Sometimes I get the feeling that everybody is staring at me. Not because I’m in a wheelchair, and not because my hair is brighter than some car headlights. They stare because they’re surprised – they’re surprised to see a woman in a wheelchair who doesn’t fit the typical “wheelchair person” mold, and they do a double take.
Someone in a wheelchair should be pitiable, helpless, unable to “truly” live fully, but when they see me whiz by, or especially once they get to know me, the people who’ve NEVER known someone with a disability, and if asked – would probably say our lives could never be fulfilling – find an overwhelming blanket of confusion settle in. Crippled yet accomplished…and possibly enviable? Brain does not compute.
I’m definitely not someone to feel sorry for upon second look, and its confusing to the masses who know nothing of disability when the two worlds of a) pitiful stereotypes and b) envy collide. I don’t mean to challenge preconceived notions or be a rebel, but my mere existence has made many an old lady and ignorant person squirm. I need to be myself, but I also don’t mean to be the slayer of stereotypes. I just am. Alas, these inexperienced folks just don’t have a box to put me in.
And most people with disabilities are put in a box they don’t really belong in: The Disability box. We’re never put in a box pertaining to actual traits in our personality, and this is one of the worst injustices when you have a disability. So when myself – who’s first a writer, an adoring girlfriend, an obsessed hip-hop fan, a fabulous aunt, a fashionista – way before her disability, puts a crack in the box just by stepping out of my house, all I can say is one thing: Get over it.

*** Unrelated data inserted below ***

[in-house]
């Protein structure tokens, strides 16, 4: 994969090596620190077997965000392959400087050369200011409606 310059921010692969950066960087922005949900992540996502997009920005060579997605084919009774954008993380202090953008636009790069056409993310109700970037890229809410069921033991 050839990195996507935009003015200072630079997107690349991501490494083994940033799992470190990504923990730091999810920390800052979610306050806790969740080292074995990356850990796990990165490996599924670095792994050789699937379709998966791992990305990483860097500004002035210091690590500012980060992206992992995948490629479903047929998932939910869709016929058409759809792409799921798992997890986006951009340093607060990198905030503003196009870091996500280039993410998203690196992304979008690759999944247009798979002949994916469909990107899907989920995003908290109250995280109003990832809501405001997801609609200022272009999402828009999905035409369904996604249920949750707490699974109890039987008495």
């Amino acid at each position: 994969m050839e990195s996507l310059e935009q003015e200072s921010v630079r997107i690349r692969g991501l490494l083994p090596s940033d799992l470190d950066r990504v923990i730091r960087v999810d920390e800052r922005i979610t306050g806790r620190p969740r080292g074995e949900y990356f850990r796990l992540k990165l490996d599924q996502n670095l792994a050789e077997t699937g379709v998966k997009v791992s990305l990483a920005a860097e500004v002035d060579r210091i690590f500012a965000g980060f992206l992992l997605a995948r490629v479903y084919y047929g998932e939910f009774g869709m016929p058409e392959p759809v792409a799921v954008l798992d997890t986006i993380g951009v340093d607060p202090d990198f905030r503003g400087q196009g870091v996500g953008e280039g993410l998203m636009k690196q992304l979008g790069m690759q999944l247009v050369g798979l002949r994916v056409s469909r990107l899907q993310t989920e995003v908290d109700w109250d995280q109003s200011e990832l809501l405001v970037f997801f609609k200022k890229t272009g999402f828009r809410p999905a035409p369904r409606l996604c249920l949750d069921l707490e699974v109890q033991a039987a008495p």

Why yes, I stay out till 4am drinking martinis and wear sparkly dresses. I eat brie on crackers and love champagne. I have a pink laptop and go to yoga every week. So when a new acquaintance said, “Wow Tiff. People would be surprised you live so well,” I realized just how far in left field people put us, thinking our lives are sad simply because we’re disabled, before we get the chance to prove them otherwise.
You can’t stop people from jumping to assumptions and throwing their old school stereotypes on you. At the end of the day you just need to live your life without care of what anyone thinks. I do know one thing though, it doesn’t matter how fabulous I look or what position I hold, the little old ladies of the world will always (and only) see the wheelchair. But since they bring joy and cookies into the world, I’ll let them slide.
How do you overcome stereotypes? Do you surprise people breaking the typical “wheelchair person” mold?